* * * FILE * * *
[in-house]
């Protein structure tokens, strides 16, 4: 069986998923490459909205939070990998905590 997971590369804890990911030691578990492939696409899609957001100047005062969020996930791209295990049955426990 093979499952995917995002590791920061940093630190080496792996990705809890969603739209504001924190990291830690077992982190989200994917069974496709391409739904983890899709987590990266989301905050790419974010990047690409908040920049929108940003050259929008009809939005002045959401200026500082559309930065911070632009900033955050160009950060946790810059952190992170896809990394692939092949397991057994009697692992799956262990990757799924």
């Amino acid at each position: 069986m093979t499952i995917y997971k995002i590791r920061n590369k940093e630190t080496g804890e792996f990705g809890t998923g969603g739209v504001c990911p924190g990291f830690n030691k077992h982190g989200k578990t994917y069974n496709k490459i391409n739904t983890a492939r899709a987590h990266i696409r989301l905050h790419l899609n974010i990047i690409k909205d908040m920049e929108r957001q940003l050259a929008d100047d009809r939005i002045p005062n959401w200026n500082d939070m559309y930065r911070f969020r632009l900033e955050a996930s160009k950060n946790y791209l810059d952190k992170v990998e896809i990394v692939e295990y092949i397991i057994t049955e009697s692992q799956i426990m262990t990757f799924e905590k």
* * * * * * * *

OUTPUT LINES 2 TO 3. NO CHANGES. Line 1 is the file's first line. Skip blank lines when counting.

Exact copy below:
């Protein structure tokens, strides 16, 4: 069986998923490459909205939070990998905590 997971590369804890990911030691578990492939696409899609957001100047005062969020996930791209295990049955426990 093979499952995917995002590791920061940093630190080496792996990705809890969603739209504001924190990291830690077992982190989200994917069974496709391409739904983890899709987590990266989301905050790419974010990047690409908040920049929108940003050259929008009809939005002045959401200026500082559309930065911070632009900033955050160009950060946790810059952190992170896809990394692939092949397991057994009697692992799956262990990757799924």
């Amino acid at each position: 069986m093979t499952i995917y997971k995002i590791r920061n590369k940093e630190t080496g804890e792996f990705g809890t998923g969603g739209v504001c990911p924190g990291f830690n030691k077992h982190g989200k578990t994917y069974n496709k490459i391409n739904t983890a492939r899709a987590h990266i696409r989301l905050h790419l899609n974010i990047i690409k909205d908040m920049e929108r957001q940003l050259a929008d100047d009809r939005i002045p005062n959401w200026n500082d939070m559309y930065r911070f969020r632009l900033e955050a996930s160009k950060n946790y791209l810059d952190k992170v990998e896809i990394v692939e295990y092949i397991i057994t049955e009697s692992q799956i426990m262990t990757f799924e905590k």